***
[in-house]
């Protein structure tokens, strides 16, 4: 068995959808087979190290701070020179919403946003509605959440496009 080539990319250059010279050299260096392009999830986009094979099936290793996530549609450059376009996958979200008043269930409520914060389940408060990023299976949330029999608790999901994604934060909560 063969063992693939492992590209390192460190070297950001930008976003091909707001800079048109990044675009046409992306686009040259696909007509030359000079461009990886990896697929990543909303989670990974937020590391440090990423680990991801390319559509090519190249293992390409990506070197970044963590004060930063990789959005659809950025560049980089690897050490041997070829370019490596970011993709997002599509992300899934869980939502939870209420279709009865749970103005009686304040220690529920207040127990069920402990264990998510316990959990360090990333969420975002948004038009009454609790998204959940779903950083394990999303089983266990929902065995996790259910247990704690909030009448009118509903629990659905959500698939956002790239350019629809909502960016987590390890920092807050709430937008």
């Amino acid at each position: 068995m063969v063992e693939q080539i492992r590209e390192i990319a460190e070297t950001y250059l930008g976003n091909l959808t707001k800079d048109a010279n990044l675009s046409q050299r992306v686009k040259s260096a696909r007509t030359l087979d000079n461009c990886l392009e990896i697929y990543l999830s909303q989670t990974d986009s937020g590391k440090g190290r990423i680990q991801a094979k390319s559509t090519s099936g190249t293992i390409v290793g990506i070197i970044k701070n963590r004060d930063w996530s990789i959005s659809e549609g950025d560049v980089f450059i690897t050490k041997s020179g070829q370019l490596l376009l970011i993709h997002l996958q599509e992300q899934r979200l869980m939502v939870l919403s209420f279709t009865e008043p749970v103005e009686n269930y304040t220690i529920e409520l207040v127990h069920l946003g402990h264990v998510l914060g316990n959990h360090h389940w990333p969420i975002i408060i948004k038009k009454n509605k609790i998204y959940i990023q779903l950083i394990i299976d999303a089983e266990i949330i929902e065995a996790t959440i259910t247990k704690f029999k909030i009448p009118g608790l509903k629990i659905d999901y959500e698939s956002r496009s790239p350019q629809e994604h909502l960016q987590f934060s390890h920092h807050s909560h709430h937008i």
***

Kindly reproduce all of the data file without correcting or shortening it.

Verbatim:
[in-house]
């Protein structure tokens, strides 16, 4: 068995959808087979190290701070020179919403946003509605959440496009 080539990319250059010279050299260096392009999830986009094979099936290793996530549609450059376009996958979200008043269930409520914060389940408060990023299976949330029999608790999901994604934060909560 063969063992693939492992590209390192460190070297950001930008976003091909707001800079048109990044675009046409992306686009040259696909007509030359000079461009990886990896697929990543909303989670990974937020590391440090990423680990991801390319559509090519190249293992390409990506070197970044963590004060930063990789959005659809950025560049980089690897050490041997070829370019490596970011993709997002599509992300899934869980939502939870209420279709009865749970103005009686304040220690529920207040127990069920402990264990998510316990959990360090990333969420975002948004038009009454609790998204959940779903950083394990999303089983266990929902065995996790259910247990704690909030009448009118509903629990659905959500698939956002790239350019629809909502960016987590390890920092807050709430937008």
């Amino acid at each position: 068995m063969v063992e693939q080539i492992r590209e390192i990319a460190e070297t950001y250059l930008g976003n091909l959808t707001k800079d048109a010279n990044l675009s046409q050299r992306v686009k040259s260096a696909r007509t030359l087979d000079n461009c990886l392009e990896i697929y990543l999830s909303q989670t990974d986009s937020g590391k440090g190290r990423i680990q991801a094979k390319s559509t090519s099936g190249t293992i390409v290793g990506i070197i970044k701070n963590r004060d930063w996530s990789i959005s659809e549609g950025d560049v980089f450059i690897t050490k041997s020179g070829q370019l490596l376009l970011i993709h997002l996958q599509e992300q899934r979200l869980m939502v939870l919403s209420f279709t009865e008043p749970v103005e009686n269930y304040t220690i529920e409520l207040v127990h069920l946003g402990h264990v998510l914060g316990n959990h360090h389940w990333p969420i975002i408060i948004k038009k009454n509605k609790i998204y959940i990023q779903l950083i394990i299976d999303a089983e266990i949330i929902e065995a996790t959440i259910t247990k704690f029999k909030i009448p009118g608790l509903k629990i659905d999901y959500e698939s956002r496009s790239p350019q629809e994604h909502l960016q987590f934060s390890h920092h807050s909560h709430h937008i």